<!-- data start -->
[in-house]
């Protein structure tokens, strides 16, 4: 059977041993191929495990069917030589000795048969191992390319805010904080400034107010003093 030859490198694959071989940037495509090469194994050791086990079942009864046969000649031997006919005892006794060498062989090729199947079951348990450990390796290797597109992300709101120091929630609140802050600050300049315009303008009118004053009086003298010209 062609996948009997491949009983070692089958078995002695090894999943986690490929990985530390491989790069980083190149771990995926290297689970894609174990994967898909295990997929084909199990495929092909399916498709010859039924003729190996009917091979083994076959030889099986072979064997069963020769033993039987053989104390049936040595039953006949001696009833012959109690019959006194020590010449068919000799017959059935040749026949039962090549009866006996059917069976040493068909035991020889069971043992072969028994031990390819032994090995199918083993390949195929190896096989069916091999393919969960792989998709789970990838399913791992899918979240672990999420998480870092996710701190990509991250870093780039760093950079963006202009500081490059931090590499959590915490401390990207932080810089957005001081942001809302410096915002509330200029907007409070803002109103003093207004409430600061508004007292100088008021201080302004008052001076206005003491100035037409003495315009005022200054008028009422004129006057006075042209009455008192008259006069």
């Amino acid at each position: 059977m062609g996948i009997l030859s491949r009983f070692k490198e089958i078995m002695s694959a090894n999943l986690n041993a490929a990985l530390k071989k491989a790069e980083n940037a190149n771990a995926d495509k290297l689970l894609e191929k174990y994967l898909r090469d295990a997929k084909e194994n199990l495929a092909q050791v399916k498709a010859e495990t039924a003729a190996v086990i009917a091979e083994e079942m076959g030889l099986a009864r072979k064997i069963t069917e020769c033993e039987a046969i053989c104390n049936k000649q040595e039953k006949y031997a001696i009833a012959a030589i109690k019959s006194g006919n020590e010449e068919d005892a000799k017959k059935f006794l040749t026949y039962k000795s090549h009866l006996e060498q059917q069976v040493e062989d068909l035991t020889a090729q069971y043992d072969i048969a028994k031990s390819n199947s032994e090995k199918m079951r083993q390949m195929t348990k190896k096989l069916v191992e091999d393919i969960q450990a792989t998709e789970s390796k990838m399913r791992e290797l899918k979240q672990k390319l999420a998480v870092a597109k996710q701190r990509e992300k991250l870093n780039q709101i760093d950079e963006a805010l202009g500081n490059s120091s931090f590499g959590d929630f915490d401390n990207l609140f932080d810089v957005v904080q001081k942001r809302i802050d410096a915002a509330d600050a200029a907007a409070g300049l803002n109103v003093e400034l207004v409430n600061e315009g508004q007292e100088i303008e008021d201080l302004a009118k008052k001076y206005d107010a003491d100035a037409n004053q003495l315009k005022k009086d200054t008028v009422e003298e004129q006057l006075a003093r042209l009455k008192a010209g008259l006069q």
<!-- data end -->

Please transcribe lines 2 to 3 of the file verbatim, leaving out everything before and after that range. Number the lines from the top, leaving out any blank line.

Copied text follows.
């Protein structure tokens, strides 16, 4: 059977041993191929495990069917030589000795048969191992390319805010904080400034107010003093 030859490198694959071989940037495509090469194994050791086990079942009864046969000649031997006919005892006794060498062989090729199947079951348990450990390796290797597109992300709101120091929630609140802050600050300049315009303008009118004053009086003298010209 062609996948009997491949009983070692089958078995002695090894999943986690490929990985530390491989790069980083190149771990995926290297689970894609174990994967898909295990997929084909199990495929092909399916498709010859039924003729190996009917091979083994076959030889099986072979064997069963020769033993039987053989104390049936040595039953006949001696009833012959109690019959006194020590010449068919000799017959059935040749026949039962090549009866006996059917069976040493068909035991020889069971043992072969028994031990390819032994090995199918083993390949195929190896096989069916091999393919969960792989998709789970990838399913791992899918979240672990999420998480870092996710701190990509991250870093780039760093950079963006202009500081490059931090590499959590915490401390990207932080810089957005001081942001809302410096915002509330200029907007409070803002109103003093207004409430600061508004007292100088008021201080302004008052001076206005003491100035037409003495315009005022200054008028009422004129006057006075042209009455008192008259006069």
């Amino acid at each position: 059977m062609g996948i009997l030859s491949r009983f070692k490198e089958i078995m002695s694959a090894n999943l986690n041993a490929a990985l530390k071989k491989a790069e980083n940037a190149n771990a995926d495509k290297l689970l894609e191929k174990y994967l898909r090469d295990a997929k084909e194994n199990l495929a092909q050791v399916k498709a010859e495990t039924a003729a190996v086990i009917a091979e083994e079942m076959g030889l099986a009864r072979k064997i069963t069917e020769c033993e039987a046969i053989c104390n049936k000649q040595e039953k006949y031997a001696i009833a012959a030589i109690k019959s006194g006919n020590e010449e068919d005892a000799k017959k059935f006794l040749t026949y039962k000795s090549h009866l006996e060498q059917q069976v040493e062989d068909l035991t020889a090729q069971y043992d072969i048969a028994k031990s390819n199947s032994e090995k199918m079951r083993q390949m195929t348990k190896k096989l069916v191992e091999d393919i969960q450990a792989t998709e789970s390796k990838m399913r791992e290797l899918k979240q672990k390319l999420a998480v870092a597109k996710q701190r990509e992300k991250l870093n780039q709101i760093d950079e963006a805010l202009g500081n490059s120091s931090f590499g959590d929630f915490d401390n990207l609140f932080d810089v957005v904080q001081k942001r809302i802050d410096a915002a509330d600050a200029a907007a409070g300049l803002n109103v003093e400034l207004v409430n600061e315009g508004q007292e100088i303008e008021d201080l302004a009118k008052k001076y206005d107010a003491d100035a037409n004053q003495l315009k005022k009086d200054t008028v009422e003298e004129q006057l006075a003093r042209l009455k008192a010209g008259l006069q």